Cell adhesion

The EPS surrounding cells is rarely considered in models; however, in our model we found that slime can have an essential role in fruit formation. The Hamiltonian includes an adhesion term, which generates energy proportional to the inverse square of the distance between any two cells in a neighbourhood. It is more energetically favourable for cells to remain close to other cells otherwise there is a severe penalty for moving apart that increases exponentially with distance. An inverse relationship was chosen so that long range interactions are weak; cells towards the perimeter of the local neighbourhood should not exert the same influence as cells in close proximity. Adhesion acts to control the viscosity of the slime determining how easy it is for cells to move through it. The amount of slime and thickness varies depending on the stage of fruiting and the cell density [16]. We note that Curtis et al. reported that a pilA mutant produces less EPS and this inhibits fruiting body formation [13]. It is not known biologically whether the effect of the pilA mutation is a consequence of reduced EPS production, or due to altered motility properties. Therefore, a direct comparison with the pilA mutant described by Curtis et al. is not possible.

Figure S1 shows the effect of varying the strength of adhesion on a stream of cells. When there is no adhesion, cells at the front of the stream are able to move adventurously, causing the stream to break down into a number of smaller streams which diverge. As the adhesion strength () is increased, cells remain much closer. When cells tend to stay as one or possibly two large coherent streams. When , the slime is so viscous that cells are no longer able to move.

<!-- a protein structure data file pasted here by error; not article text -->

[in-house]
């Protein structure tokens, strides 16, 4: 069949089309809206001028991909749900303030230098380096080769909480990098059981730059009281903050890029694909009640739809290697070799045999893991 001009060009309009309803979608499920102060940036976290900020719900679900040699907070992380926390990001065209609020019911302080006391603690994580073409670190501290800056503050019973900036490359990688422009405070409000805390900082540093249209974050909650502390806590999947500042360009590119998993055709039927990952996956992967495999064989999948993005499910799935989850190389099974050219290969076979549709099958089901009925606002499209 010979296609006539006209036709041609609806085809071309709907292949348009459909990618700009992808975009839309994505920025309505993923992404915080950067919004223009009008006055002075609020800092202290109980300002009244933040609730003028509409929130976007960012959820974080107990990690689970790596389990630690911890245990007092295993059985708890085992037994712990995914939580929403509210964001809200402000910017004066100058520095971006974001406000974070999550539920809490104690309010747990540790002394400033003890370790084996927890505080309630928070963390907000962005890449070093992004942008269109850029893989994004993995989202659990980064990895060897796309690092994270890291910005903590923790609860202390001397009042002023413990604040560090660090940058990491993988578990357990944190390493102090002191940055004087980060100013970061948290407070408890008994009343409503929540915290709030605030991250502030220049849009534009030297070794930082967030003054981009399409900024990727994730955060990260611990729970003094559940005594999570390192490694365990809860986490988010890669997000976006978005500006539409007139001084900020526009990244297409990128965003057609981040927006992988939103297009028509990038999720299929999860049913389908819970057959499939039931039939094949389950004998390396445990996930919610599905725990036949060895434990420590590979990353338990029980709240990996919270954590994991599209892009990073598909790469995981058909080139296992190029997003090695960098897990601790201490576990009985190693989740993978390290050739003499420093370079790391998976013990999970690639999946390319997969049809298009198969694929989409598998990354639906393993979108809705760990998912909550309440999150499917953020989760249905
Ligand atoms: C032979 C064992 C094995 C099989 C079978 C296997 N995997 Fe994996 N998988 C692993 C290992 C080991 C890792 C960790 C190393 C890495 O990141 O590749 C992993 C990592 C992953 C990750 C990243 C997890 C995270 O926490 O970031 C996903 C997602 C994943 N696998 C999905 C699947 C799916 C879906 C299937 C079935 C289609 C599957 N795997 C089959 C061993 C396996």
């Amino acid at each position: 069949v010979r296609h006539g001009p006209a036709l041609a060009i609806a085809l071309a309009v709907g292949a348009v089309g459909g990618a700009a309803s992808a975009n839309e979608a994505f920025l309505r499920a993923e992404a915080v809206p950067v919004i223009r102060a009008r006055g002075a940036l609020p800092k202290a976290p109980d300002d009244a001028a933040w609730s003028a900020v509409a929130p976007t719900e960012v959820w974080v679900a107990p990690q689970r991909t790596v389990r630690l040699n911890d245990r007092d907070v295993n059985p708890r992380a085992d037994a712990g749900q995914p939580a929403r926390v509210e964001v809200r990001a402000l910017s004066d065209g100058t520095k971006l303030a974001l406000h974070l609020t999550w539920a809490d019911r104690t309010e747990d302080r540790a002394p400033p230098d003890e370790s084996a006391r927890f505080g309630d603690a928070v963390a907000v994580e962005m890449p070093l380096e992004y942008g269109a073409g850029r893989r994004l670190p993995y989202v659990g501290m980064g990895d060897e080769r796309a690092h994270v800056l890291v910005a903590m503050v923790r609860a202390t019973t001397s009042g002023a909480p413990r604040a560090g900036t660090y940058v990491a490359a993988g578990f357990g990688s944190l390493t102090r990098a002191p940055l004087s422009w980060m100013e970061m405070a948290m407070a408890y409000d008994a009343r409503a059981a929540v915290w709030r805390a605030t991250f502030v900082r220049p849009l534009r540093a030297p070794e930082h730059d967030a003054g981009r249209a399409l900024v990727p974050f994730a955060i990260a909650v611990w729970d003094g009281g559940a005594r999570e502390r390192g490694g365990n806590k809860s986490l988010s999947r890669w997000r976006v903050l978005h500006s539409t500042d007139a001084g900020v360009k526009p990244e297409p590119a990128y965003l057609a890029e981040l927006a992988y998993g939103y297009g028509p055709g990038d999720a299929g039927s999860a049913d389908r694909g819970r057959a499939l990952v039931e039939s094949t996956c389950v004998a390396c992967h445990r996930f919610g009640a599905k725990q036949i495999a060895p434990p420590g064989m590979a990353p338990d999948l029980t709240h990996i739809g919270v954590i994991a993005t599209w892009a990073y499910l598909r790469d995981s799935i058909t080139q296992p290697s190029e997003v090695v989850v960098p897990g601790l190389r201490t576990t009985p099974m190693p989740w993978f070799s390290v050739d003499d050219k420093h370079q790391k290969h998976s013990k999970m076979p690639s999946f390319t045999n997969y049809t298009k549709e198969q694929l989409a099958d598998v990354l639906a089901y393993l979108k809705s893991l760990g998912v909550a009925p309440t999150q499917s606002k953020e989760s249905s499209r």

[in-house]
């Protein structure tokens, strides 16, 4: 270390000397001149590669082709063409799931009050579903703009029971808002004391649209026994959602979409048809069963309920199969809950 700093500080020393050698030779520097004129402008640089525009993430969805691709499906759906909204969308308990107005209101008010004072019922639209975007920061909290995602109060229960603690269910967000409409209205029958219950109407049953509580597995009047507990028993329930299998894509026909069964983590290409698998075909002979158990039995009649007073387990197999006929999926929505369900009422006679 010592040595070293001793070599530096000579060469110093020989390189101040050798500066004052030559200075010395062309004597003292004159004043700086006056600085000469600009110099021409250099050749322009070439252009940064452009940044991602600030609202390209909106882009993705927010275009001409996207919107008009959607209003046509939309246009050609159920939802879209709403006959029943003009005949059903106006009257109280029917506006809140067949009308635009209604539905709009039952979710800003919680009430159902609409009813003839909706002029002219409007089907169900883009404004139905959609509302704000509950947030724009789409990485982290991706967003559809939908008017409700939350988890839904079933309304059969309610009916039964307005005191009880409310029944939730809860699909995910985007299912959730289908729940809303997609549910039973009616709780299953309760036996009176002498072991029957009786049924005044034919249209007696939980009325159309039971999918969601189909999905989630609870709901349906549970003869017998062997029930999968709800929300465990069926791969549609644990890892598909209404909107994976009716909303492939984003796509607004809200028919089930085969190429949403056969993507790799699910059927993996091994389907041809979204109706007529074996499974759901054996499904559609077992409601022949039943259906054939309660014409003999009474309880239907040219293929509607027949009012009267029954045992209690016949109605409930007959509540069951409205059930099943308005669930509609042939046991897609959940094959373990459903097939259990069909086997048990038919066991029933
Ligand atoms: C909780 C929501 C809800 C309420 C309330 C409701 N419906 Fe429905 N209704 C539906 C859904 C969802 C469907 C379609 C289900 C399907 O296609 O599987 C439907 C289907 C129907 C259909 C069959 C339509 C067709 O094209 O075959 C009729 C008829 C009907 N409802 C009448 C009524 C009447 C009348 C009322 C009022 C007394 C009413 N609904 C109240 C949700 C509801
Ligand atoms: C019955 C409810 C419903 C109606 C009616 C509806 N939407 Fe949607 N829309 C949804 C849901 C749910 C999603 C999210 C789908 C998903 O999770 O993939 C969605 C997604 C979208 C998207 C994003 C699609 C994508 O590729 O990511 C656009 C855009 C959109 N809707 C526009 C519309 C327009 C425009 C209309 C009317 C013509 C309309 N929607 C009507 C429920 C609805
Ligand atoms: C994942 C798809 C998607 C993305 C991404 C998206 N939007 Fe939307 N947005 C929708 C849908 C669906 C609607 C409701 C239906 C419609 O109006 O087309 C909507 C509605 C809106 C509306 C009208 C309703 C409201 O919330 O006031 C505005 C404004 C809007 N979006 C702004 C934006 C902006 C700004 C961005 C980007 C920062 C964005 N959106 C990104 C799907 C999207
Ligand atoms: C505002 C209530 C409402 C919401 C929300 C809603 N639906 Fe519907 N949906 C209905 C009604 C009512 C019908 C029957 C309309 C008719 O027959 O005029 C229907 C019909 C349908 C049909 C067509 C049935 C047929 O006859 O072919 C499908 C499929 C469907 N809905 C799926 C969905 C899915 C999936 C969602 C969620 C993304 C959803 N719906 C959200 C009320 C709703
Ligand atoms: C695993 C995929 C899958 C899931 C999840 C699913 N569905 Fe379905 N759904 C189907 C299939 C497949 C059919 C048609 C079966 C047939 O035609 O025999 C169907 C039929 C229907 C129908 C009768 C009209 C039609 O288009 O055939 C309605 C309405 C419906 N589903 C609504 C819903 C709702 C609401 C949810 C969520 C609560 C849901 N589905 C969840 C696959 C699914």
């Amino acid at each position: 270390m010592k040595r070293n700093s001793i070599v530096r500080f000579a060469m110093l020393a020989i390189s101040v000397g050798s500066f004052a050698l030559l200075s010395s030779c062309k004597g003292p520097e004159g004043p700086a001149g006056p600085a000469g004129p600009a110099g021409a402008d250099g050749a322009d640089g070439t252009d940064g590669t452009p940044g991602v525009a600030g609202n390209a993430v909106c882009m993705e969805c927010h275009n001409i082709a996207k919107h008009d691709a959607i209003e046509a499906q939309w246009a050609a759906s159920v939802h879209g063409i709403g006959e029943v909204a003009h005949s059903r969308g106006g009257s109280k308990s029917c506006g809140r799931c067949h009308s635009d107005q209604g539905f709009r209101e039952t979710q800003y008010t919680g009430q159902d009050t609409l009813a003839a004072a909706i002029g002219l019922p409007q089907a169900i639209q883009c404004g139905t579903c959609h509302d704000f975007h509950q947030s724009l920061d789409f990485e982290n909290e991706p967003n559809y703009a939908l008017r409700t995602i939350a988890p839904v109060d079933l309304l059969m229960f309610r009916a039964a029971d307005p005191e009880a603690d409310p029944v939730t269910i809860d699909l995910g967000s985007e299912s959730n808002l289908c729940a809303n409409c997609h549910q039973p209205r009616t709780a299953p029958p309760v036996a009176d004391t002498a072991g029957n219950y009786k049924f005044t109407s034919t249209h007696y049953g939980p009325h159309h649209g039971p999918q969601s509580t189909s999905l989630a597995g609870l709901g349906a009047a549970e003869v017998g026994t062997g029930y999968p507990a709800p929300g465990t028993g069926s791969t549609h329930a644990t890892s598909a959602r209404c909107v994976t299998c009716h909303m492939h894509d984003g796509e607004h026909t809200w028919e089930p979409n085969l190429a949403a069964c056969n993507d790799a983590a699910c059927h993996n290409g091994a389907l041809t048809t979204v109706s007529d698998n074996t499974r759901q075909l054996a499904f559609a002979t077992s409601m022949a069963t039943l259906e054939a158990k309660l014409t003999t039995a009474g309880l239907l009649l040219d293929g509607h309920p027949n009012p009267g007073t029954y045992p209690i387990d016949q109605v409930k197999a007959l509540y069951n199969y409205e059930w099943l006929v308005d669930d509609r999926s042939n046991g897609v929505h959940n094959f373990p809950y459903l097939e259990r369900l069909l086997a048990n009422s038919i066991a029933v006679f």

Aggregate formation

Fruiting begins with streaming and the confluence of streams to form aggregation centres. The fruiting model presented here allows cells to spontaneously form streams and aggregation centres (see Figure 4). A simulation consisting of 300 cells was run three times to determine the efficacy of streaming and aggregation (model parameters are given in Table 1). Cells were initially randomly distributed. After approximately 100 min of simulated real time, cells formed into streams regardless of their initial configuration. Cells aligned and formed small streams which joined other streams when they came into contact. After 300 min cells typically formed an aggregate, which expanded as the the majority of cells joined it.